Bethpage Business Banking Group Long Island Small Business Survey

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1 Bethpage Business Banking Group Long Island Small Business Survey Report Prepared by STONY BROOK UNIVERSITY CENTER FOR SURVEY RESEARCH December [1]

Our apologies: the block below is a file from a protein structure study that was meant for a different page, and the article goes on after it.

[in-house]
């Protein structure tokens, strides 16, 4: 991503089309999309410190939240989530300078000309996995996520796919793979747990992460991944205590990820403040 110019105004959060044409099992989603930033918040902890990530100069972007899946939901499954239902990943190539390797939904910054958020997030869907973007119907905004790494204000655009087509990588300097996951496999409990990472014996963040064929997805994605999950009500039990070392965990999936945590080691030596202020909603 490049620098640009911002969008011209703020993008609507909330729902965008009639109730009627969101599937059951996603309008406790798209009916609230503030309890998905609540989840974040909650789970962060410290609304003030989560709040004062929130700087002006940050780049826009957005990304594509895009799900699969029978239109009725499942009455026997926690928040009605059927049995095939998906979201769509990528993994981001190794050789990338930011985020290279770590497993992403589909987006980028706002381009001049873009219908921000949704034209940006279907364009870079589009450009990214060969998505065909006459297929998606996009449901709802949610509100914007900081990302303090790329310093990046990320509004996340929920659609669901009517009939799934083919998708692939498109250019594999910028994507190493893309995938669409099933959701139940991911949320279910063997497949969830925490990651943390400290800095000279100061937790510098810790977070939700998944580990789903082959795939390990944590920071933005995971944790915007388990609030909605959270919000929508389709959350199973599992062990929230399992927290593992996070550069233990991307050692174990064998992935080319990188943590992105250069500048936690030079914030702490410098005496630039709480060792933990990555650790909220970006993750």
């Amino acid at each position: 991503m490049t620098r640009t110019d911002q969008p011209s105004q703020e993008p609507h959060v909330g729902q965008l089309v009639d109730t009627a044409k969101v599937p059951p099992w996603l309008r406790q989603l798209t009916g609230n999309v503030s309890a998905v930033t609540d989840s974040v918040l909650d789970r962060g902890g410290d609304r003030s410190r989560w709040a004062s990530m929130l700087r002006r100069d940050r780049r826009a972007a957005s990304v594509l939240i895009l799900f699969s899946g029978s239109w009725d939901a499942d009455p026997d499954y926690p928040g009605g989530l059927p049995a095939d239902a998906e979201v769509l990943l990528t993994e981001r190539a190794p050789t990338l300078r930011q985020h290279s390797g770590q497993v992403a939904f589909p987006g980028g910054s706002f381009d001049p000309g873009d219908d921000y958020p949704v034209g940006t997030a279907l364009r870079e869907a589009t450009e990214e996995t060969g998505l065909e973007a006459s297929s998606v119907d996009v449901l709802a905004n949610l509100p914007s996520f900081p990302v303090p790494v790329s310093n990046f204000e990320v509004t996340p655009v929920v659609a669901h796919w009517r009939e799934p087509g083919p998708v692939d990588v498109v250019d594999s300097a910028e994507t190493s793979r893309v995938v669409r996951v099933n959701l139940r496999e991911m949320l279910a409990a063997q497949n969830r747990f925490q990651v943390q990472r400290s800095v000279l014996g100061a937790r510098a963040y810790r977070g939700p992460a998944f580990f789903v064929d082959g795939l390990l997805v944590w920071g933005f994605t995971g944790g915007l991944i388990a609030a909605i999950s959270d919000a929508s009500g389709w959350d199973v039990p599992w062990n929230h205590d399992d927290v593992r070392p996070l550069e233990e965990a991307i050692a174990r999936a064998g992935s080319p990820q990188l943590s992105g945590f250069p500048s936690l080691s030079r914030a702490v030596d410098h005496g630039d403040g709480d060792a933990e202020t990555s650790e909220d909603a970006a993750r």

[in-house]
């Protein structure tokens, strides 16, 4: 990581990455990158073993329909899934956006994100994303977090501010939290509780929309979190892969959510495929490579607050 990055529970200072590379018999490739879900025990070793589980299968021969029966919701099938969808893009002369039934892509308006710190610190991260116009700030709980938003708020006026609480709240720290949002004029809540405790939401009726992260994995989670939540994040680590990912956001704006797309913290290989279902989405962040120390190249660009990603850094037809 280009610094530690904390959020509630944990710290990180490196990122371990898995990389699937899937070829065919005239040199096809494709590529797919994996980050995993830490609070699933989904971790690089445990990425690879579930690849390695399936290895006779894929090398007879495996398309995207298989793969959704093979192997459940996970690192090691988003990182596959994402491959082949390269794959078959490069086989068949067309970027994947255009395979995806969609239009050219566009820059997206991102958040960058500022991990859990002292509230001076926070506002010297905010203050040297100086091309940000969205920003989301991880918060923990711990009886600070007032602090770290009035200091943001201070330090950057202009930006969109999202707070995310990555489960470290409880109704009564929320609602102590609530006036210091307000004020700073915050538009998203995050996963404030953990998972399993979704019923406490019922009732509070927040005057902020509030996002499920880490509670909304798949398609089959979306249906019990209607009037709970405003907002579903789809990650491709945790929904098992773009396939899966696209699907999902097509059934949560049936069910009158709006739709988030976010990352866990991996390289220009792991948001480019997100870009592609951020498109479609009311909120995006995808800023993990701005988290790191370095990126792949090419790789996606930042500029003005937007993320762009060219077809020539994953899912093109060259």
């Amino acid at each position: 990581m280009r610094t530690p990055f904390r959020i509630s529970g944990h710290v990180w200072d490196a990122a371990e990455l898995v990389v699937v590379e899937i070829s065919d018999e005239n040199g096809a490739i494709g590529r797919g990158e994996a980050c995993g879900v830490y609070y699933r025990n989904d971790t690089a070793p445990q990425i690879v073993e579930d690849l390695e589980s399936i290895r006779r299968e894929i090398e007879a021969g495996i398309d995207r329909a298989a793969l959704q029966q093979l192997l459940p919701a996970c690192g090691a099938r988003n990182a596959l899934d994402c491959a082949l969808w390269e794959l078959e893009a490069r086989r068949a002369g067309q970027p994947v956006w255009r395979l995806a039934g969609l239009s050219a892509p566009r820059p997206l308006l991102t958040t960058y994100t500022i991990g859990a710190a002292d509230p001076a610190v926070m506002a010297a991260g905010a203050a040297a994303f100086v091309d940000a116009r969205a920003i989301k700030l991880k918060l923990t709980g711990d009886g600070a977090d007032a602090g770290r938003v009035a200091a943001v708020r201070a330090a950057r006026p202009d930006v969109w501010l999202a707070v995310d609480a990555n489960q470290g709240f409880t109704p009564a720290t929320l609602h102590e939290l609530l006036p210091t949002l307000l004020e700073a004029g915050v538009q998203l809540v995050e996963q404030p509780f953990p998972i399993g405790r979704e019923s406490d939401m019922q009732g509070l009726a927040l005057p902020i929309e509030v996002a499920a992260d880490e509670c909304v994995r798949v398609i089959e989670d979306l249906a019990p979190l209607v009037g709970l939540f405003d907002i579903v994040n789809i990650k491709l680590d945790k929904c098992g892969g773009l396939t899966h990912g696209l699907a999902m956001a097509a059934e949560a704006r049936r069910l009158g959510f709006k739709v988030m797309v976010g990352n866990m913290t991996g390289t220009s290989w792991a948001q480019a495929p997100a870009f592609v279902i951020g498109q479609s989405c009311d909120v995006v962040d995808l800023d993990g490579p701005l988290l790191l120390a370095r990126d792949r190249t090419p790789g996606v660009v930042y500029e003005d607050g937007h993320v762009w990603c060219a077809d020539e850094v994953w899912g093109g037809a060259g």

2 INTRODUCTION Bethpage Federal Credit Union, New York State s largest credit union, sponsored the third annual Bethpage Business Banking Group Long Island Small Business Survey of over 600 Long Island small businesses to assess their attitudes to the health of their business, optimism about the future, plans for future expansion, business conditions in the nation and on Long Island as a whole, and confidence in local business leadership. Both small business executives and owners participated in the survey, which also included a dedicated set of questions posed to business owners exclusively, on the unique challenges and rewards of owning a small business. In this report, we refer to the survey respondents collectively as business executives, a term that covers a mix of business owners, the company president, CEO, VP, director, manager, and administrator, with the exception of the dedicated owners set of questions. The sample includes 604 small businesses with annual revenues up to $10 million. The survey was conducted in the last quarter of. [2]